The phrase came up one night as my friends and I discussed our “raps.” I think I said something to the extent that I had no rap and therefore was at a disadvantage, another friend who knew me too well, countered that my rap was the no rap, rap.

Other than the “guy with two first name” I thought this ad was interesting (interesting as opposed to effective, which I’m not sure about). It’s not a bio or any other specifically message driven on it’s surface. But it’s subtext (like many ads) is really where the meat is.

This ad is the political equivalent of the no-rap rap. I hate political ads, so I’m going to talk about my seemingly random friends. But what Gregg is talking about is a way of life, a way of thinking, and his connection to it. I would guess he’s betting a lot of Indianians know guys like Hobo and his friends, and somehow, being a kind of regular guy is an advantage against his opponent former Washington, DC Congressman Mike Pence.

Political ads today are almost always about the smooth rap — the focus on message over everything else. Sometimes that smooth rap is effective, usually when it’s authentic, something it’s just aired with such repetition that it becomes true, and often it’s just a bloodbath with two candidates fighting it out with their smooth raps to see which one voters like the best.

An ad like this stands out, whether it stands out for the right reasons or not, I’m not sure, but it’s interesting… or maybe it’s just my appreciation for the rap with no rap.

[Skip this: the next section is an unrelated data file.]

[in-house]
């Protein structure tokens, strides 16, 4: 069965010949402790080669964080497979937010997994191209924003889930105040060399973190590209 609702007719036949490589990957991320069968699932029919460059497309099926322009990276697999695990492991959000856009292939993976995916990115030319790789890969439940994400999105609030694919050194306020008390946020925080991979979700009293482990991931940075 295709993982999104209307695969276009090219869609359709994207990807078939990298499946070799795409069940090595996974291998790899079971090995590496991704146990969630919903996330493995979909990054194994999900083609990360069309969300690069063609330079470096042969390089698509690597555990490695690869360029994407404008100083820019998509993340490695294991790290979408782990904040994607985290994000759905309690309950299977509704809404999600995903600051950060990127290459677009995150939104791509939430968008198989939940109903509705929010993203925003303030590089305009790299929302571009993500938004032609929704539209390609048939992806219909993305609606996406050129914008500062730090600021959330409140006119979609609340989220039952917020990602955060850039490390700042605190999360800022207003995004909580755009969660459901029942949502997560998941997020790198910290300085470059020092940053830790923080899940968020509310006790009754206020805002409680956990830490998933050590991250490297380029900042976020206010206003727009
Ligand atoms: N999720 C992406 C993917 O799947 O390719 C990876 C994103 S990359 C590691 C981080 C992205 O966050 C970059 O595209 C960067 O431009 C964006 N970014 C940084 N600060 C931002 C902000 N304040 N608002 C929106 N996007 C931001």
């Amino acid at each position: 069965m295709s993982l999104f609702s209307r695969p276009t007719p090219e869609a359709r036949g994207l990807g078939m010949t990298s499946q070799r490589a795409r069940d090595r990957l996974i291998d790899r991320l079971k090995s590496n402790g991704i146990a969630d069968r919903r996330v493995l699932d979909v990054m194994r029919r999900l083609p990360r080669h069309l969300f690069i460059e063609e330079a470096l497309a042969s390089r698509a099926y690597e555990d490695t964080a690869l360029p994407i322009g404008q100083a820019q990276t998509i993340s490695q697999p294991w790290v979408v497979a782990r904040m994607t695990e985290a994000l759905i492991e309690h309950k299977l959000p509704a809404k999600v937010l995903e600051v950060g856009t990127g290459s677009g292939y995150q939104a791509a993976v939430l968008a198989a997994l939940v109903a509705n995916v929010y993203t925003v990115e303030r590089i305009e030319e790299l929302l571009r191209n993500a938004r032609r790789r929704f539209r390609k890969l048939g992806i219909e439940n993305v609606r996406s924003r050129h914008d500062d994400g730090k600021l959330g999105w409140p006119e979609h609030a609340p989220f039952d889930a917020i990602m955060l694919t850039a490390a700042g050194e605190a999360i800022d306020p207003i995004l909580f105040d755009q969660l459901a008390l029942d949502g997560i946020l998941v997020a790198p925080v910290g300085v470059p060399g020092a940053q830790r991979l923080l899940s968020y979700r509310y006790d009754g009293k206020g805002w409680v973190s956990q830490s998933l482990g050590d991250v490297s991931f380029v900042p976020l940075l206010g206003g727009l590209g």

A different kind of gimmick

August 2, 2012

Wasn’t planning on writing about this ad, but I’m the middle of a great book, “Winning the Story Wars,” and it helped me focus my thoughts about the ad in a way that I thought was helpful:

I write a lot about gimmicks — ads that use a trick or device to get attention. When these ads work, the gimmick is on-emotion and in tune with the authentic story of the brand (or candidate).  When they don’t work, it’s often because the gimmick is just spitting on the table — it’s only about getting attention, and the emotional connection to the brand or message is non-existant.

This Cicilline ad uses a different kind of gimmick. It wasn’t clear to me until I read this from “Winning the Story Wars”:

The Trial of Gimmickry

SIN: Are you trying to make a quick emotional connection by putting all your eggs in the basket of nonsensical humor or high-intensity emotion?

SUCCESS: Or are you building emotional affinity around shared values – layering humor and emotional intensity on top of this solid foundation?

My first thought about the Cicilline ad (really, my second thought, my first thought was that the footage looks kinda bad) was that it didn’t earn the emotion it was seeking — telling stories about Cicilline coming to the aid of Rhode Islanders.  There were too many stories, and somehow they don’t resonate.  Reading the quote from Story Wars, it’s obvious to me now, this is another type of gimmick ad, though less obvious the the ones that rely on humor or some conceit. And to put it in the Story Wars framework, this ad is trying for high intensity emotion, but it’s not built on any foundation.

Look, I’m sure he helped all those people, and that’s great, but that’s his job isn’t it?  What makes these cases special or unique? Is Cicilline the kind of guy who goes out of his way to help people? Or is he an unpopular congressman, trying to bolster his image?

In some ways these ads show disrespect for the viewers. Look, all advertising is manipulative, but hopefully, it offers something more than the manipulation. The two olympic ads I showed yesterday earned their moment, when it gets dusty at the end of the Proctor and Gamble ad, it had worked to get me the viewer there, to get me invested in the story.

This ad, just those an old woman, a vet, a cancer survivor out there, trying to manipulate me without really having to try, it’s just going through the motions. They don’t invest in their story or characters, so I don’t invest my emotions in the spot. I’ve never thought of this emotional manipulation as a gimmick, but it is, and it fails big time here.

Does interesting = Good?

June 15, 2012